I recently found a chunk of code to iterate through an array and find at what index the largest or smallest value exists using the reduce method. It’s very condensed and seems super efficient.

1 2 3 |
console.log([...Array(8)] .map(n => parseInt(giveMeANumber())) .reduce((p, c, i, a) => c > a[p] ? i : p, 0)); |

So here is what’s happening in order. First an array is initialized. The spread operator (…) is used to create the new Array of length 8. The spread operator spreads out the elements of the array. Here’s what that looks like.

1 2 |
[...Array(8)]; [undefined, undefined, undefined, undefined, undefined, undefined, undefined, undefined] |

Second we are using the map method to place an integer value in each index of the Array calling the, as yet, undefined function giveMeANumber(). Which in practice would return an int or the string version of an int and not duplicate any values. Which would look like this.

1 2 |
[...Array(8)].map(n => parseInt(giveMeANumber())); [3, 5, 4, 9, 6, 1, 2, 0] |

We are using the arrow function (=>) inside the map function to further simplify the code. Essentially,

1 |
n => parseInt(giveMeANumber()); |

Is the same as:

1 2 3 |
function (n) { parseInt(giveMeANumber()); } |

Now we get to the meat of what is really happening here, the reduce method. Here is the definition from Mozilla. The

method executes a **reduce()****reducer** function (that you provide) on each element of the array, resulting in a single output value.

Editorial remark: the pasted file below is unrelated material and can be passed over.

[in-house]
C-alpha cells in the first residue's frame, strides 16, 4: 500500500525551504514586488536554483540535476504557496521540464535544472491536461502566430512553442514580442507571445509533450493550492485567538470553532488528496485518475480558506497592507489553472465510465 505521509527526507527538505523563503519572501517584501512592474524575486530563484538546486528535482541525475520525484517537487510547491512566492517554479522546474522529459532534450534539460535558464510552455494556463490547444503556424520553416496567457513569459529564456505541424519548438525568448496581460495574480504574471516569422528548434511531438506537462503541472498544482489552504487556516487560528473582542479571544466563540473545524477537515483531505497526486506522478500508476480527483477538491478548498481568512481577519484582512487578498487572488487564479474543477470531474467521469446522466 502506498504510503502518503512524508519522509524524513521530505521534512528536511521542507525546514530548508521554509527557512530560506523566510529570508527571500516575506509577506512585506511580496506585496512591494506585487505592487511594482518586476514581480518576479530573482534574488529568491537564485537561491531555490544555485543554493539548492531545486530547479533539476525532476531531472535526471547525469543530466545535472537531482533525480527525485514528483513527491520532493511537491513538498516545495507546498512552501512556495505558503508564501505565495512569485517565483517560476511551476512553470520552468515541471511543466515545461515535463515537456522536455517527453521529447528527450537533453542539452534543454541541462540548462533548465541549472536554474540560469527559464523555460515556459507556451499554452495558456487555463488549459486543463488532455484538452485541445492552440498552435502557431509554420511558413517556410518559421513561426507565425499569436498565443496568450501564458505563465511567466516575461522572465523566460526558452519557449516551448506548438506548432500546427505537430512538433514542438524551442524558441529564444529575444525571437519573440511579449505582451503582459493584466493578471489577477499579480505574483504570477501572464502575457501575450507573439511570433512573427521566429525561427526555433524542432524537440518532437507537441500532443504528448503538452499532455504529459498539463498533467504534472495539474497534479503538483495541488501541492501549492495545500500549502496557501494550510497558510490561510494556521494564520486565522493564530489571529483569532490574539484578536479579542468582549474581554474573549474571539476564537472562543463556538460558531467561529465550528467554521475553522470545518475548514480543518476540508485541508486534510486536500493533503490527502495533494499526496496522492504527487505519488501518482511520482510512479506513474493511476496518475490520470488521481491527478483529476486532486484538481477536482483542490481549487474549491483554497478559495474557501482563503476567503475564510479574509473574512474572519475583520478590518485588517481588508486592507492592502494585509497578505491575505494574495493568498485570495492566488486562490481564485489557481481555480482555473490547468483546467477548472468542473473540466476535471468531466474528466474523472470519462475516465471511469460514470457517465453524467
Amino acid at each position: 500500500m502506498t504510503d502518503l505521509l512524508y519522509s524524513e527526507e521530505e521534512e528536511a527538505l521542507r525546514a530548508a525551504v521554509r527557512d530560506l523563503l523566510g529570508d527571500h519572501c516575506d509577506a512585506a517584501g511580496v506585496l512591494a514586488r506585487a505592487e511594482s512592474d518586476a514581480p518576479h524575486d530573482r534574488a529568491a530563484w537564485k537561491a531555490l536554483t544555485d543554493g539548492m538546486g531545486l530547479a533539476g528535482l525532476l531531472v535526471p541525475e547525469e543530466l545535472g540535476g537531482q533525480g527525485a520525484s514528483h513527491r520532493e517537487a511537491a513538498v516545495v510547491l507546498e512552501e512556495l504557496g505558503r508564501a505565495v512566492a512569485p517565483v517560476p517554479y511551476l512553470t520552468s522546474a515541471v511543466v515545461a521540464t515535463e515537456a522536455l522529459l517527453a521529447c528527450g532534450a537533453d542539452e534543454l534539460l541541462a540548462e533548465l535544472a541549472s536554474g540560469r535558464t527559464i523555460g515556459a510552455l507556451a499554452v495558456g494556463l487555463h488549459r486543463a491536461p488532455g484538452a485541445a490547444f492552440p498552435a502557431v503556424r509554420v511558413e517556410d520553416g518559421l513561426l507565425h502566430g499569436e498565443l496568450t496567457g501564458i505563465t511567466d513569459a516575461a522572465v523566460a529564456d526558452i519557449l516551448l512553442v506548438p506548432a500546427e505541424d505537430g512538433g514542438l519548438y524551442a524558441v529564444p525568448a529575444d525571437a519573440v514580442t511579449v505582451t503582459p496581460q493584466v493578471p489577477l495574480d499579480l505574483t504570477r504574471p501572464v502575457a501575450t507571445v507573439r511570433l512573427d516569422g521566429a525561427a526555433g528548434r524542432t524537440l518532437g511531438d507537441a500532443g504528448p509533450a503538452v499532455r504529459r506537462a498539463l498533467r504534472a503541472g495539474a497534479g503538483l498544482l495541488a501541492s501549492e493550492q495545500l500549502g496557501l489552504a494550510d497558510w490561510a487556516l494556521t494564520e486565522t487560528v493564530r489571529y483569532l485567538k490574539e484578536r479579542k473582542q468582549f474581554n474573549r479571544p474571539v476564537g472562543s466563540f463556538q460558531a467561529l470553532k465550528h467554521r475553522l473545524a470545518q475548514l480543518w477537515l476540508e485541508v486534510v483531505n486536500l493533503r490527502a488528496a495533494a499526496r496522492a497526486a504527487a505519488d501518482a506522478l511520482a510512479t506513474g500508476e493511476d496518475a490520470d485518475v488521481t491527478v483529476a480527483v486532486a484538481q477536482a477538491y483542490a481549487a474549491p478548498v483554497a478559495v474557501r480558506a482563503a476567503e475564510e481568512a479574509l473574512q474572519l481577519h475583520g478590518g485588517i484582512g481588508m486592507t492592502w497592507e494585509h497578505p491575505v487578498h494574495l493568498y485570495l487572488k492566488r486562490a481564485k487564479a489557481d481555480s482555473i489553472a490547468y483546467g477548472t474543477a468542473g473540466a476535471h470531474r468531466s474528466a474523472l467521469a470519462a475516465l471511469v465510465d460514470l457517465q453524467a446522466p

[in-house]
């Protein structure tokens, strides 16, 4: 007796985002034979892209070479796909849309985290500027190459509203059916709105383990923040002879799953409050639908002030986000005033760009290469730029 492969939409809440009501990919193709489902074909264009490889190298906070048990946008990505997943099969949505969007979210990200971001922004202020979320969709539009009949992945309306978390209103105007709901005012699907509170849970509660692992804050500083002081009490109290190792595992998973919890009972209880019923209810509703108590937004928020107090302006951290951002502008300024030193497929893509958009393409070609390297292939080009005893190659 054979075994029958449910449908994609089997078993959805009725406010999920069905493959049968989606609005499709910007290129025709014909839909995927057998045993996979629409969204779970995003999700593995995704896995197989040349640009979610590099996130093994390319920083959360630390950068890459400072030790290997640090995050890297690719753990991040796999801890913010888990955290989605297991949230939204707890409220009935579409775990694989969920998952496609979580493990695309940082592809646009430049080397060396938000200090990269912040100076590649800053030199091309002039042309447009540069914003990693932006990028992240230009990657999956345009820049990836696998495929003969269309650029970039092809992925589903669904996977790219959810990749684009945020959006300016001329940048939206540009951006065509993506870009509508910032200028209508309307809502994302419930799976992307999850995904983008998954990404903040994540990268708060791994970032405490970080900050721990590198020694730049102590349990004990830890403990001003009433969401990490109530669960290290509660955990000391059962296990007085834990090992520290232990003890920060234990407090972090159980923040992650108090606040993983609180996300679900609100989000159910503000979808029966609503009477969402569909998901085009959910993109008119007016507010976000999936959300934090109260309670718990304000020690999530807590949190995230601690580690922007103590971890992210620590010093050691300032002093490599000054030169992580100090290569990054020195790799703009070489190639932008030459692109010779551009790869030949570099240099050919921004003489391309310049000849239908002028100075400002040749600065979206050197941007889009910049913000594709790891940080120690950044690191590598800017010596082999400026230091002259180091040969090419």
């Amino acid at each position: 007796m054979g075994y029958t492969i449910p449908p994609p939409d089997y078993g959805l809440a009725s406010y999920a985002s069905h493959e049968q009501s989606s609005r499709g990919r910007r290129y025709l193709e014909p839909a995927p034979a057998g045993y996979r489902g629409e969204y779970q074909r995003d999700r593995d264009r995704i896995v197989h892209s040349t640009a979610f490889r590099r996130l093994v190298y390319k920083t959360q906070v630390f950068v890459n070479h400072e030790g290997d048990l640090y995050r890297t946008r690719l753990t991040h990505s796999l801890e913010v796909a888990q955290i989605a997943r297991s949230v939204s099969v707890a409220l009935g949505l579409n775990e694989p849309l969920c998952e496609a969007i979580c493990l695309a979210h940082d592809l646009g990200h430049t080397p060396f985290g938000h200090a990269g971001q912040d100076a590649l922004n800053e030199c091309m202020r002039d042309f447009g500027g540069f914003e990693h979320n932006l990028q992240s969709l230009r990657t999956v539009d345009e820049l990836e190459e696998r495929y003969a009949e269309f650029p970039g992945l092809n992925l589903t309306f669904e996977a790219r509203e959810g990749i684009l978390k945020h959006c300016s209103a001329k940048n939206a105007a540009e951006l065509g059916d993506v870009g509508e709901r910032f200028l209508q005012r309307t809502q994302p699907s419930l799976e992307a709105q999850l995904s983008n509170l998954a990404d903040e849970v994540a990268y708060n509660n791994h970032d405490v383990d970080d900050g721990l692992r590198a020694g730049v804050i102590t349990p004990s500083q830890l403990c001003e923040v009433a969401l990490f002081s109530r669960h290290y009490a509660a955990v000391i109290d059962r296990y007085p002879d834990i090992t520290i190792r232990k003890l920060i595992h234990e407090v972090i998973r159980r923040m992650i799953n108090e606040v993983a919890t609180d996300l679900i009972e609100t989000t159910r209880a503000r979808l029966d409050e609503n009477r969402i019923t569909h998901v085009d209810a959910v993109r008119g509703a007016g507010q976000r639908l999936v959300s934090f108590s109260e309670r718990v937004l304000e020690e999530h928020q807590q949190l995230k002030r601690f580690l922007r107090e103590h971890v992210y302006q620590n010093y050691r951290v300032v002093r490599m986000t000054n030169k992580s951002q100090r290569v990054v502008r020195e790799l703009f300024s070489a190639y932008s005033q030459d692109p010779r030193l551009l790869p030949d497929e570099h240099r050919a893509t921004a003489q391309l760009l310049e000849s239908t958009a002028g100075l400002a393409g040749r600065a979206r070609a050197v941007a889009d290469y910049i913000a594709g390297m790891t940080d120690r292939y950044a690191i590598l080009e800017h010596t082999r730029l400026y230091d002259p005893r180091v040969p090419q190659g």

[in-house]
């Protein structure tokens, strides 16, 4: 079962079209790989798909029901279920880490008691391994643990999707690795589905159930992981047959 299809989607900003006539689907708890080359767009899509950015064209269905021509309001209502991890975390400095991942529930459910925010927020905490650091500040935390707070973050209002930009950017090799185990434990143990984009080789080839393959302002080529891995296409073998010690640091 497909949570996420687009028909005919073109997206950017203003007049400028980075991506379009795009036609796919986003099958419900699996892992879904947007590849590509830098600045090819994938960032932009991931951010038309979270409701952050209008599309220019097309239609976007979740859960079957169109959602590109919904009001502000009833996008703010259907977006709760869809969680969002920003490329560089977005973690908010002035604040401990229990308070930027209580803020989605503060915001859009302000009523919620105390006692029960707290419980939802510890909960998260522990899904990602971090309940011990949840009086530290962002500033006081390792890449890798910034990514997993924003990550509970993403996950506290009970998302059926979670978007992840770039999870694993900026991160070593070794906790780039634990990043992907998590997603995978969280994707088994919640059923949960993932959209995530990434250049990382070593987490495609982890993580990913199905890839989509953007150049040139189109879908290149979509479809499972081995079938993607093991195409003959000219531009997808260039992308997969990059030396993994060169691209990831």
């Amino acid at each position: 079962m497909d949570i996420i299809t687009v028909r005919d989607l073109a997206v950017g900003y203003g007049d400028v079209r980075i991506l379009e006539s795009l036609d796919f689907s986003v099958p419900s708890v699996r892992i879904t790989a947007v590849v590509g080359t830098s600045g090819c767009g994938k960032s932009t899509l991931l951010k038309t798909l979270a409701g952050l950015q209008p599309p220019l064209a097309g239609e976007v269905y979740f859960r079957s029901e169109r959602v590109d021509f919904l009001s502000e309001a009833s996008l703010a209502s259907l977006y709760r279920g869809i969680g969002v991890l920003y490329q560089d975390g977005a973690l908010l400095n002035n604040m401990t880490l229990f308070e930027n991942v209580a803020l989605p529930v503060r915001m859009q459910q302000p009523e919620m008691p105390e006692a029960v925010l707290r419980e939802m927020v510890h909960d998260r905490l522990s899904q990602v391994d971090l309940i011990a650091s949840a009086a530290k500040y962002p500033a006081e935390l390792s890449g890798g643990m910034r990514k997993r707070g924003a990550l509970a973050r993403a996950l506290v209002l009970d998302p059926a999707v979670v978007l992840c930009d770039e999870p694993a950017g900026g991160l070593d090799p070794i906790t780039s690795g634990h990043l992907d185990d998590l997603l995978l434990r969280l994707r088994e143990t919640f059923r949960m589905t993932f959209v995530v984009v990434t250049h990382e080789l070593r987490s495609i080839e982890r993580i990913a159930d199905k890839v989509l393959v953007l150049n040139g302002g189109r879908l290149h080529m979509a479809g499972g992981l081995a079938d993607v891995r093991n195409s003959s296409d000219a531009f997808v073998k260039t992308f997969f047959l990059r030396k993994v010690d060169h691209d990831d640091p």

The **reducer** function takes four arguments:

- Accumulator
- Current Value
- Current Index
- Source Array

Your **reducer** function’s returned value is assigned to the accumulator, whose value is remembered across each iteration throughout the array, and ultimately becomes the final, single resulting value.

So our reducer function in this case is:

1 |
(p, c, i, a) => c > a[p] ? i : p |

“p” stands for “previous” [previous array index] or Accumulator

“c” stands for “current” [array value] or Current Value

“I” stands for current “index” [of array] or Current Index

“a” stands for the full “array” [array] or Source Array

You can see we are using the the arrow function (=>) again here. And we are also using the Conditional (ternary) operator (?,:) to make the conditional more condensed. Which makes the below two functions identical.

1 2 3 4 5 6 7 8 9 |
(p, c, i, a) => c > a[p] ? i : p function (p, c, i, a) { if (c > a[p]) { return i; } else { return p; } } |

All we are saying here is if the current value (c) is greater than the array (a) value at the previous index (p) then return the current index (i) or else return the previous index (p).

You could just switch the operator to find the smallest:

1 |
c < a[p] |

So, running the complete code would look like this given that we are getting the same array from the map method above

1 2 3 4 |
> console.log([...Array(8)] .map(n => parseInt(giveMeANumber())) .reduce((p, c, i, a) => c > a[p] ? i : p, 0)); > 3 |

So, given our array above, it is correctly returning 3. Which is the index of the highest number in the array (9).